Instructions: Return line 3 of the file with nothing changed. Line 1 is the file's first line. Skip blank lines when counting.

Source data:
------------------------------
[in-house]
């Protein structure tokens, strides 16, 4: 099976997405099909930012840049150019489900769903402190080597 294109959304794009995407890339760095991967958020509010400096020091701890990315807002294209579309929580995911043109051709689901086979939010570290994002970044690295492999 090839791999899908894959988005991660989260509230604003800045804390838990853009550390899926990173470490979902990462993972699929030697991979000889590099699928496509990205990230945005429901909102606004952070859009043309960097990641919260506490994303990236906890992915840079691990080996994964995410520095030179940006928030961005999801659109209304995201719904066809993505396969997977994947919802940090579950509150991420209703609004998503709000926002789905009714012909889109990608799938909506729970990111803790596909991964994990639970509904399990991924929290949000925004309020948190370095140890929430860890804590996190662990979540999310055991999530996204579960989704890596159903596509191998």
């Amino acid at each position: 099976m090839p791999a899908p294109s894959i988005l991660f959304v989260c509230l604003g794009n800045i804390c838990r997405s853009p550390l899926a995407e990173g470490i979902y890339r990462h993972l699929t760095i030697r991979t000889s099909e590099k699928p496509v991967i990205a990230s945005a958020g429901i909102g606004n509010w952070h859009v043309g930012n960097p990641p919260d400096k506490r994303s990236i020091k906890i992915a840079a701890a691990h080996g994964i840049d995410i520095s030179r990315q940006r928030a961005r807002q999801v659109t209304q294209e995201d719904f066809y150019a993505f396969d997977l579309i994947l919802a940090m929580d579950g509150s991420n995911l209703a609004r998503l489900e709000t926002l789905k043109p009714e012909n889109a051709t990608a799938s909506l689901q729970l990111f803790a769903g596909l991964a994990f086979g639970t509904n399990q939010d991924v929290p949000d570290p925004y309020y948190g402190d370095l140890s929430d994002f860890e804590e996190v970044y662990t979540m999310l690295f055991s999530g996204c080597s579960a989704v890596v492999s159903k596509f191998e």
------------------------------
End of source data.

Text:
């Amino acid at each position: 099976m090839p791999a899908p294109s894959i988005l991660f959304v989260c509230l604003g794009n800045i804390c838990r997405s853009p550390l899926a995407e990173g470490i979902y890339r990462h993972l699929t760095i030697r991979t000889s099909e590099k699928p496509v991967i990205a990230s945005a958020g429901i909102g606004n509010w952070h859009v043309g930012n960097p990641p919260d400096k506490r994303s990236i020091k906890i992915a840079a701890a691990h080996g994964i840049d995410i520095s030179r990315q940006r928030a961005r807002q999801v659109t209304q294209e995201d719904f066809y150019a993505f396969d997977l579309i994947l919802a940090m929580d579950g509150s991420n995911l209703a609004r998503l489900e709000t926002l789905k043109p009714e012909n889109a051709t990608a799938s909506l689901q729970l990111f803790a769903g596909l991964a994990f086979g639970t509904n399990q939010d991924v929290p949000d570290p925004y309020y948190g402190d370095l140890s929430d994002f860890e804590e996190v970044y662990t979540m999310l690295f055991s999530g996204c080597s579960a989704v890596v492999s159903k596509f191998e």